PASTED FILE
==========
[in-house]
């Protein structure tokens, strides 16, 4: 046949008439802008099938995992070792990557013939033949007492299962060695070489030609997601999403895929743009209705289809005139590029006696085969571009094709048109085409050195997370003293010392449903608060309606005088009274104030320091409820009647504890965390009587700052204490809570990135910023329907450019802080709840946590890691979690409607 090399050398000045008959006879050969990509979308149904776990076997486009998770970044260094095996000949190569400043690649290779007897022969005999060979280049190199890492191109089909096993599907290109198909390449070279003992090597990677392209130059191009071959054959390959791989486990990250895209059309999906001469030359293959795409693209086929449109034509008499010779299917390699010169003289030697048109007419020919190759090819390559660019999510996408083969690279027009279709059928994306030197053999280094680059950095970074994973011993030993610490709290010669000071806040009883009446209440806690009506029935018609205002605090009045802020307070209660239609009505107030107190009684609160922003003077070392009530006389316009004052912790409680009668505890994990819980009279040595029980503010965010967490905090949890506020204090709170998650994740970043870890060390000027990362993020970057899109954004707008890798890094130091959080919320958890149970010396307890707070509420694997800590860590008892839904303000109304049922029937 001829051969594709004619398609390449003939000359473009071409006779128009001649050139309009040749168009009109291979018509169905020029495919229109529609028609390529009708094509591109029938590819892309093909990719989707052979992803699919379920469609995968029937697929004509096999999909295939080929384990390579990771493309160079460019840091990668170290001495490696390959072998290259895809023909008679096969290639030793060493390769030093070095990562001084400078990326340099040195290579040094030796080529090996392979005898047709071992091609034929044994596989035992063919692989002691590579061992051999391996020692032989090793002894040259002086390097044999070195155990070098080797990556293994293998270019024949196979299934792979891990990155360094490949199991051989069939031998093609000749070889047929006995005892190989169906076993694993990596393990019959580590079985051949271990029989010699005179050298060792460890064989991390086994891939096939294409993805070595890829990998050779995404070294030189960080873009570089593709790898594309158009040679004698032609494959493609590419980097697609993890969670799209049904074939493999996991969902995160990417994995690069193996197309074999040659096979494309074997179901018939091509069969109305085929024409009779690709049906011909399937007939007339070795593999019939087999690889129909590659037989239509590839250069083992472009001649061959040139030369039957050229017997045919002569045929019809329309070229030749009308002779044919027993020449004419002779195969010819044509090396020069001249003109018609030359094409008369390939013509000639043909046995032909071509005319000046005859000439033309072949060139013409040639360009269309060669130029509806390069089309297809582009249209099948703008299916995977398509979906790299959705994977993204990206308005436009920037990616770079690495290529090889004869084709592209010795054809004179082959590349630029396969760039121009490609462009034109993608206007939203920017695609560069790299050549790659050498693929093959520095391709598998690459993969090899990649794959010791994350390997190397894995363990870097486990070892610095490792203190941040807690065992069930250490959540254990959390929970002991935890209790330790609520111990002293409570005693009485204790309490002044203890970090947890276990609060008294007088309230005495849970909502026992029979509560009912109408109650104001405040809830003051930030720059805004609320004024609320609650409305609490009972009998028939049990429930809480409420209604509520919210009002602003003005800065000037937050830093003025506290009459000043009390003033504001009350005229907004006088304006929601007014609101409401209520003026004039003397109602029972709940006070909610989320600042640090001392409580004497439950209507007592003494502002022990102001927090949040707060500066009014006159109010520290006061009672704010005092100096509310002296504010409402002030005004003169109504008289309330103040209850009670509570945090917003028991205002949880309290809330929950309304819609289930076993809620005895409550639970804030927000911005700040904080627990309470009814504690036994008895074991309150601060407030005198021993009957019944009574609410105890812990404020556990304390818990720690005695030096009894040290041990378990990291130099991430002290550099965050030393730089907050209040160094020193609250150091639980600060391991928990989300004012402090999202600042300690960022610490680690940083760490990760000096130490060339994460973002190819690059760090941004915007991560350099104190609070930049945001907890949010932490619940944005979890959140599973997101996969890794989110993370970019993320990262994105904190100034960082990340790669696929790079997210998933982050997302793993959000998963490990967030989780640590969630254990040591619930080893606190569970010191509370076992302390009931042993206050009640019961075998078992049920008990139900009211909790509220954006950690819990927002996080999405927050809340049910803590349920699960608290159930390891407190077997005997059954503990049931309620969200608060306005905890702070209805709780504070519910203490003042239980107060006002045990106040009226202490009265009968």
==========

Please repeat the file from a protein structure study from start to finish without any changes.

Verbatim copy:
[in-house]
């Protein structure tokens, strides 16, 4: 046949008439802008099938995992070792990557013939033949007492299962060695070489030609997601999403895929743009209705289809005139590029006696085969571009094709048109085409050195997370003293010392449903608060309606005088009274104030320091409820009647504890965390009587700052204490809570990135910023329907450019802080709840946590890691979690409607 090399050398000045008959006879050969990509979308149904776990076997486009998770970044260094095996000949190569400043690649290779007897022969005999060979280049190199890492191109089909096993599907290109198909390449070279003992090597990677392209130059191009071959054959390959791989486990990250895209059309999906001469030359293959795409693209086929449109034509008499010779299917390699010169003289030697048109007419020919190759090819390559660019999510996408083969690279027009279709059928994306030197053999280094680059950095970074994973011993030993610490709290010669000071806040009883009446209440806690009506029935018609205002605090009045802020307070209660239609009505107030107190009684609160922003003077070392009530006389316009004052912790409680009668505890994990819980009279040595029980503010965010967490905090949890506020204090709170998650994740970043870890060390000027990362993020970057899109954004707008890798890094130091959080919320958890149970010396307890707070509420694997800590860590008892839904303000109304049922029937 001829051969594709004619398609390449003939000359473009071409006779128009001649050139309009040749168009009109291979018509169905020029495919229109529609028609390529009708094509591109029938590819892309093909990719989707052979992803699919379920469609995968029937697929004509096999999909295939080929384990390579990771493309160079460019840091990668170290001495490696390959072998290259895809023909008679096969290639030793060493390769030093070095990562001084400078990326340099040195290579040094030796080529090996392979005898047709071992091609034929044994596989035992063919692989002691590579061992051999391996020692032989090793002894040259002086390097044999070195155990070098080797990556293994293998270019024949196979299934792979891990990155360094490949199991051989069939031998093609000749070889047929006995005892190989169906076993694993990596393990019959580590079985051949271990029989010699005179050298060792460890064989991390086994891939096939294409993805070595890829990998050779995404070294030189960080873009570089593709790898594309158009040679004698032609494959493609590419980097697609993890969670799209049904074939493999996991969902995160990417994995690069193996197309074999040659096979494309074997179901018939091509069969109305085929024409009779690709049906011909399937007939007339070795593999019939087999690889129909590659037989239509590839250069083992472009001649061959040139030369039957050229017997045919002569045929019809329309070229030749009308002779044919027993020449004419002779195969010819044509090396020069001249003109018609030359094409008369390939013509000639043909046995032909071509005319000046005859000439033309072949060139013409040639360009269309060669130029509806390069089309297809582009249209099948703008299916995977398509979906790299959705994977993204990206308005436009920037990616770079690495290529090889004869084709592209010795054809004179082959590349630029396969760039121009490609462009034109993608206007939203920017695609560069790299050549790659050498693929093959520095391709598998690459993969090899990649794959010791994350390997190397894995363990870097486990070892610095490792203190941040807690065992069930250490959540254990959390929970002991935890209790330790609520111990002293409570005693009485204790309490002044203890970090947890276990609060008294007088309230005495849970909502026992029979509560009912109408109650104001405040809830003051930030720059805004609320004024609320609650409305609490009972009998028939049990429930809480409420209604509520919210009002602003003005800065000037937050830093003025506290009459000043009390003033504001009350005229907004006088304006929601007014609101409401209520003026004039003397109602029972709940006070909610989320600042640090001392409580004497439950209507007592003494502002022990102001927090949040707060500066009014006159109010520290006061009672704010005092100096509310002296504010409402002030005004003169109504008289309330103040209850009670509570945090917003028991205002949880309290809330929950309304819609289930076993809620005895409550639970804030927000911005700040904080627990309470009814504690036994008895074991309150601060407030005198021993009957019944009574609410105890812990404020556990304390818990720690005695030096009894040290041990378990990291130099991430002290550099965050030393730089907050209040160094020193609250150091639980600060391991928990989300004012402090999202600042300690960022610490680690940083760490990760000096130490060339994460973002190819690059760090941004915007991560350099104190609070930049945001907890949010932490619940944005979890959140599973997101996969890794989110993370970019993320990262994105904190100034960082990340790669696929790079997210998933982050997302793993959000998963490990967030989780640590969630254990040591619930080893606190569970010191509370076992302390009931042993206050009640019961075998078992049920008990139900009211909790509220954006950690819990927002996080999405927050809340049910803590349920699960608290159930390891407190077997005997059954503990049931309620969200608060306005905890702070209805709780504070519910203490003042239980107060006002045990106040009226202490009265009968």